Amen! This is how I've felt for years listening to the daily "updates" on the stock market: Stupid. STOOPID. I hope we all feel a little better now.

Novel: The BFG by Roald Dahl
I just started reading this children's novel aloud to my boys every night. It is an interesting study in figuring out what drew me to a book like this when I was a child because The BFG was one of my absolute favorites. I still think it holds up well. I'm pretty sure what I liked about it was all the silly word play and gross out humor. To add to our excitement I just found out a live action film version of the book directed by Steven Spielberg (!) will be out next summer. Welcome to Excitementville!

Novel: The Sparrow by Mary Doria Russell
I've been slogging my way through Mary Doria Russell's sci-fi novel about space exploration, diplomacy to alien cultures, and humanity's sin nature for a while now. It's supposed to be a classic work but I'm not convinced. The prose is somewhat clunky and the characters are kind of cloying and annoying. And there's not enough actual sci-fi for my liking.  I don't know...am I missing something?

Podcast: Faith and Culture: "The Politics of Belief" by Stanley Hauerwas
I am a long time student (from afar) of theologian and ethicist Stanley Hauerwas. I try really hard to listen to everything he has to say, especially when I am uncomfortably challenged by it. Lately, I have felt really stuck in a rut when it comes to the podcasts I listen to. Simply put, I'm listening to too many interviews with atheist/agnostic/broadly universalist entertainers and it's just not good for my soul. I've needed some solidly good Christian teaching and thinking and so I've looked up my favorite theologians, like Hauerwas and Jeremy Begbie and started downloading other high brown Christian Podcasts like The Anglican Review. All that is to say, Hauerwas' address on the tensions between the Christian faith and national culture are riveting. My favorite quote is when he says Americans raise their kids with options so that when they are adults they can "make up their own mind" about what religion they'll adhere to, if any at all, but they never raise their kids to question their identity as Americans. 

The talk can be downloaded through itunes:

Documentary: An Apology to Elephants
Who doesn't love elephants?! Circus trainers and ivory hungry black market Chinese traders, that's who! I'm a pretty big proponent of just letting animals be out in the wild doing animal things, especially when they are as intelligent and social as elephants or dolphins and whales (and don't forget the big cats!). Seriously people, leave them alone. Anyway, this is a great short documentary streaming on Amazon Prime. Bring your tissues!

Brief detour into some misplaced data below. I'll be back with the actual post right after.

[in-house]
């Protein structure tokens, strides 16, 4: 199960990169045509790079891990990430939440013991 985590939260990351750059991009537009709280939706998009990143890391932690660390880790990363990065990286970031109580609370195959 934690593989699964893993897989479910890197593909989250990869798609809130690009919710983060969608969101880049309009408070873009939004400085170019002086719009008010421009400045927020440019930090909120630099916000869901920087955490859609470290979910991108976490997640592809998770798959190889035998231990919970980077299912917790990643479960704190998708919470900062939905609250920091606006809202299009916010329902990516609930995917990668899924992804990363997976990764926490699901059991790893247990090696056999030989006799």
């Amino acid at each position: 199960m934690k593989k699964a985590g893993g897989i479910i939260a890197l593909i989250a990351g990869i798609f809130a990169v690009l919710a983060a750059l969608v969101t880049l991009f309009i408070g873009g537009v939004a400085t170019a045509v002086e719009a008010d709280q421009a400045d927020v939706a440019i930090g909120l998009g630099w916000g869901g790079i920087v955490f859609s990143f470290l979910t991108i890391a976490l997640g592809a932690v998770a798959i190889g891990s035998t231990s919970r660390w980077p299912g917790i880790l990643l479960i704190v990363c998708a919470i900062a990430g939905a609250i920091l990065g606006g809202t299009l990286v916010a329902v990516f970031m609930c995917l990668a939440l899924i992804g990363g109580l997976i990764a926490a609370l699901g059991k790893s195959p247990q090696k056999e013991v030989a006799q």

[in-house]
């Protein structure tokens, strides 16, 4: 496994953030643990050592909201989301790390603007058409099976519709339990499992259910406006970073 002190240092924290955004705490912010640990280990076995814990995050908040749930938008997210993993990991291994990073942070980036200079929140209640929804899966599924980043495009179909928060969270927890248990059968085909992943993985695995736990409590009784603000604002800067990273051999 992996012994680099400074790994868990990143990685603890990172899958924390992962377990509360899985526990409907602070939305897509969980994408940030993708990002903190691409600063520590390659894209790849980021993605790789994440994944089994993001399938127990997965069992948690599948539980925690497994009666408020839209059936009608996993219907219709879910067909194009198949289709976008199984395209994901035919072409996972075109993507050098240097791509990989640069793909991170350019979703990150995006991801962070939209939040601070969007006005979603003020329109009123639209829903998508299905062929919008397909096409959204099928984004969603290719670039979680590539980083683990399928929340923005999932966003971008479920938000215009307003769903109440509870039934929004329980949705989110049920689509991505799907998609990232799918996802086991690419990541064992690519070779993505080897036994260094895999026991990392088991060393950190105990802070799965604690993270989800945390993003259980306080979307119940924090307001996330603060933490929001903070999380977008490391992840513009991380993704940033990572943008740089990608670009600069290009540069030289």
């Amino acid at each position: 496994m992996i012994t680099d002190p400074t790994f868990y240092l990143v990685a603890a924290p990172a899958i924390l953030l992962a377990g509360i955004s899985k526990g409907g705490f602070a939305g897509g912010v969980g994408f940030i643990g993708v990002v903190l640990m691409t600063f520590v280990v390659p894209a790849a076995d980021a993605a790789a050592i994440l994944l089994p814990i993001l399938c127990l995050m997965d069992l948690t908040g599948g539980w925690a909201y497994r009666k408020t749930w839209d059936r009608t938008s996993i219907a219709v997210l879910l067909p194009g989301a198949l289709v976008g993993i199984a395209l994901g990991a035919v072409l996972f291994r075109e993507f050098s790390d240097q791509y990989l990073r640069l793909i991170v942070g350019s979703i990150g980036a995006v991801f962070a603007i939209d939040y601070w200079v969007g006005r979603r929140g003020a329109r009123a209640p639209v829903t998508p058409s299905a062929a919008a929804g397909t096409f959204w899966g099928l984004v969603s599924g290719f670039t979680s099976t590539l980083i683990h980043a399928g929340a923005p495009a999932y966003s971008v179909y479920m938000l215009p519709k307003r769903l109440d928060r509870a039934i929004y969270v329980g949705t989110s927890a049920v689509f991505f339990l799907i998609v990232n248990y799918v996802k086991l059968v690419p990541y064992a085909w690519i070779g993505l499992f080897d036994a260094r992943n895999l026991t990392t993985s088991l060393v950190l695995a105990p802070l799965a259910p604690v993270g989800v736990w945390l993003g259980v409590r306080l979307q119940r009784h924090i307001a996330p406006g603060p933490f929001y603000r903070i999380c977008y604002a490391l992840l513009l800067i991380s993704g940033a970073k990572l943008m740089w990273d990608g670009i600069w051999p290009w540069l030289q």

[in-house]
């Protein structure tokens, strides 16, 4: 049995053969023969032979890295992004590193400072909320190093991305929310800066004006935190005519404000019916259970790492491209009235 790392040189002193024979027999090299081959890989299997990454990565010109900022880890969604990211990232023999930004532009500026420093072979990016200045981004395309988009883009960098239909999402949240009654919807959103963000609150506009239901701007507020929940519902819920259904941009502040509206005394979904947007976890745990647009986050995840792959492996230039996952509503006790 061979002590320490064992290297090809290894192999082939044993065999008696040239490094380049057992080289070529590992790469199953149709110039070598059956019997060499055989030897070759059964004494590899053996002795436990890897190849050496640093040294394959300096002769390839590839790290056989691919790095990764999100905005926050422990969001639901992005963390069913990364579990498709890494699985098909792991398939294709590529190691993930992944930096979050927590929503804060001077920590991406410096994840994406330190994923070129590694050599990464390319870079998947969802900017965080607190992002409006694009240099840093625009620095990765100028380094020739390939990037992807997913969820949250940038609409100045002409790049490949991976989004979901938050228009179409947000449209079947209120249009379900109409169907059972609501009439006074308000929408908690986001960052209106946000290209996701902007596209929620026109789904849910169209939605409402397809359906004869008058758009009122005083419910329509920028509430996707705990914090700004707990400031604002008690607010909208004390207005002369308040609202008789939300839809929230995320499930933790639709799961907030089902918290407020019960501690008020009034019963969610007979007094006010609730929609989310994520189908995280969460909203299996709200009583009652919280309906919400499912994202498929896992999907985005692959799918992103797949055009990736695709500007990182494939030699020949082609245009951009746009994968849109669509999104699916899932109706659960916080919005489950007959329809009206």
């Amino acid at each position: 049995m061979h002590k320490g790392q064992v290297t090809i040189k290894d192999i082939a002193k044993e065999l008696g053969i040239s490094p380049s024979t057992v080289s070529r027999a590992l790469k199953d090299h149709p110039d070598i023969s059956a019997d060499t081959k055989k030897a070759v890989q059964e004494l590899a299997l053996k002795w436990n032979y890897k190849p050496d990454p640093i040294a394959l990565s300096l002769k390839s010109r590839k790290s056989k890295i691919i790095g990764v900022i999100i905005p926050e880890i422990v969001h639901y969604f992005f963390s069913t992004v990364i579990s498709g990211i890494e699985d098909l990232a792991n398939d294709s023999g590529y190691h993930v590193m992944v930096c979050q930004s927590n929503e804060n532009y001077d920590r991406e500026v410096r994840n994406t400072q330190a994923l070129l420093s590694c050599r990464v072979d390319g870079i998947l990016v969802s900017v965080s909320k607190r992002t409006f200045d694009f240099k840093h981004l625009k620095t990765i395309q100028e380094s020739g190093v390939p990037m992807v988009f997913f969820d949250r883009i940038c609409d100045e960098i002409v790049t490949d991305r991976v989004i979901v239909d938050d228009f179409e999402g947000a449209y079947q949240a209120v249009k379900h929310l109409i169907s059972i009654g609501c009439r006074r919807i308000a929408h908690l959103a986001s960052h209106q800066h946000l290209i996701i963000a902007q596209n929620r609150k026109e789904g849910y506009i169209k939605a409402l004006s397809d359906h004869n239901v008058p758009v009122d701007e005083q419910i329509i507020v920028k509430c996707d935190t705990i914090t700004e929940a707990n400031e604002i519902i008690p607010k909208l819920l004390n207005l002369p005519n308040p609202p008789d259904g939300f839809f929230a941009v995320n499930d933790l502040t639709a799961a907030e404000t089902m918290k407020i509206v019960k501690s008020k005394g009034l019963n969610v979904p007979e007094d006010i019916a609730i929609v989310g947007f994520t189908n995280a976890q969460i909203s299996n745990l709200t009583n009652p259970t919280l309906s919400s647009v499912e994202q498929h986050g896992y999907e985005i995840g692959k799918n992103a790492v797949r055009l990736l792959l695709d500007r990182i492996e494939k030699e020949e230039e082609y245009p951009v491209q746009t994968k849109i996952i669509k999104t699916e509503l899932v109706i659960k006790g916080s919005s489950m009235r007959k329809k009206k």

TV: Reading Rainbow
We watched one episode of Reading Rainbow this week with our boys and that was all it took for the theme song to be stuck in my head for a whole day (I have also since seriously annoyed our boys by singing it repeatedly to them in a ridiculous voice). I love this show. It was a pillar of my childhood and I get all gushy inside being able to share it with our kids. I even love the books at the end that the kids share. It just makes me realize how wonderful the world is and how there is always something to discover I have never heard of before that someone else has to introduce me to. That was true when I was 6 years old and it's true now in my 30's. Finally, like his co-star Patrick Stewart in Star Trek TNG, Lavar Burton DOES NOT AGE. He looks nearly the same now as he did then. The man is a wonder of nature.

Film: Billy Madison
My family just moved to a new house and therefore we are pretty tired. For this reason, I did not protest a bit when my wife suggested we watch Adam Sandler's first self-starring film Billy Madison. We simply needed something to zone out to. This movie is far funnier and anarchic and dark and dare I say intelligent than I remembered it. There are some dry spots in it but there were more laughs per minute than anything we have watched in recent memory (I'm looking at you Wet, Hot, American Summer!), most especially the penguin, that clown who died, and Chris Farley's ball-of-rage bus driver. Watching it now I realize the film is a kind of an amoral satire on feel-good 80's films that take characters on a narrative arc of positive change and "learning a valuable lesson". Sandler basically pooped on every single one of those movies with Billy Madison. It is a masterclass on the futility of "learning valuable lessons." And for the fact it made us laugh so much it might just be a comedic masterpiece. I can't believe I am even saying that. (An aside: It is fascinating to observe that Sandler is essentially playing the same character in Billy Madison as he did in the more art-house Punch Drunk Love, with the latter character being a believable, more real-to-life version of the obvious cartoon that is Billy Madison.)

Stay tuned for PostConsumer Culture Club Week #2!

1 comment:

Online resume service said...

I want to tell you a great playlist. You have very fresh and lively ideas that are just waiting for you to put them into practice. You know, you inspired me. I am also a writer and while writing my blog. But in the future I plan to write a book. I really hope to read yours soon.